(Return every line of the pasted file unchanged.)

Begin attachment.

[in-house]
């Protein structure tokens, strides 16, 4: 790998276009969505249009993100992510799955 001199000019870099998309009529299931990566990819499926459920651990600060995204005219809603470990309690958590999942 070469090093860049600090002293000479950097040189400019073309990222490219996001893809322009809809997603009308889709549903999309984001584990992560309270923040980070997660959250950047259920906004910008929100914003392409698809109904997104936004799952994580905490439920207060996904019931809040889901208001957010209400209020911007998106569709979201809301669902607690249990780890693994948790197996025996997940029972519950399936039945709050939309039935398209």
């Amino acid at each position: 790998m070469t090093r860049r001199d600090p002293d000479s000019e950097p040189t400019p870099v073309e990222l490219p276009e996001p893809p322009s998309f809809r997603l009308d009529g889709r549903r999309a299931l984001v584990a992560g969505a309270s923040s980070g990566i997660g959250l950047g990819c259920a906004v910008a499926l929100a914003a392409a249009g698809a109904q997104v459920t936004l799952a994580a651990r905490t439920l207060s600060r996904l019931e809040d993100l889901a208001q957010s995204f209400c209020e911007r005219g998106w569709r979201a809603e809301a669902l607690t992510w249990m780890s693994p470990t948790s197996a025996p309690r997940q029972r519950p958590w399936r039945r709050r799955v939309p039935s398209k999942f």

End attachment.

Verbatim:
[in-house]
């Protein structure tokens, strides 16, 4: 790998276009969505249009993100992510799955 001199000019870099998309009529299931990566990819499926459920651990600060995204005219809603470990309690958590999942 070469090093860049600090002293000479950097040189400019073309990222490219996001893809322009809809997603009308889709549903999309984001584990992560309270923040980070997660959250950047259920906004910008929100914003392409698809109904997104936004799952994580905490439920207060996904019931809040889901208001957010209400209020911007998106569709979201809301669902607690249990780890693994948790197996025996997940029972519950399936039945709050939309039935398209």
């Amino acid at each position: 790998m070469t090093r860049r001199d600090p002293d000479s000019e950097p040189t400019p870099v073309e990222l490219p276009e996001p893809p322009s998309f809809r997603l009308d009529g889709r549903r999309a299931l984001v584990a992560g969505a309270s923040s980070g990566i997660g959250l950047g990819c259920a906004v910008a499926l929100a914003a392409a249009g698809a109904q997104v459920t936004l799952a994580a651990r905490t439920l207060s600060r996904l019931e809040d993100l889901a208001q957010s995204f209400c209020e911007r005219g998106w569709r979201a809603e809301a669902l607690t992510w249990m780890s693994p470990t948790s197996a025996p309690r997940q029972r519950p958590w399936r039945r709050r799955v939309p039935s398209k999942f």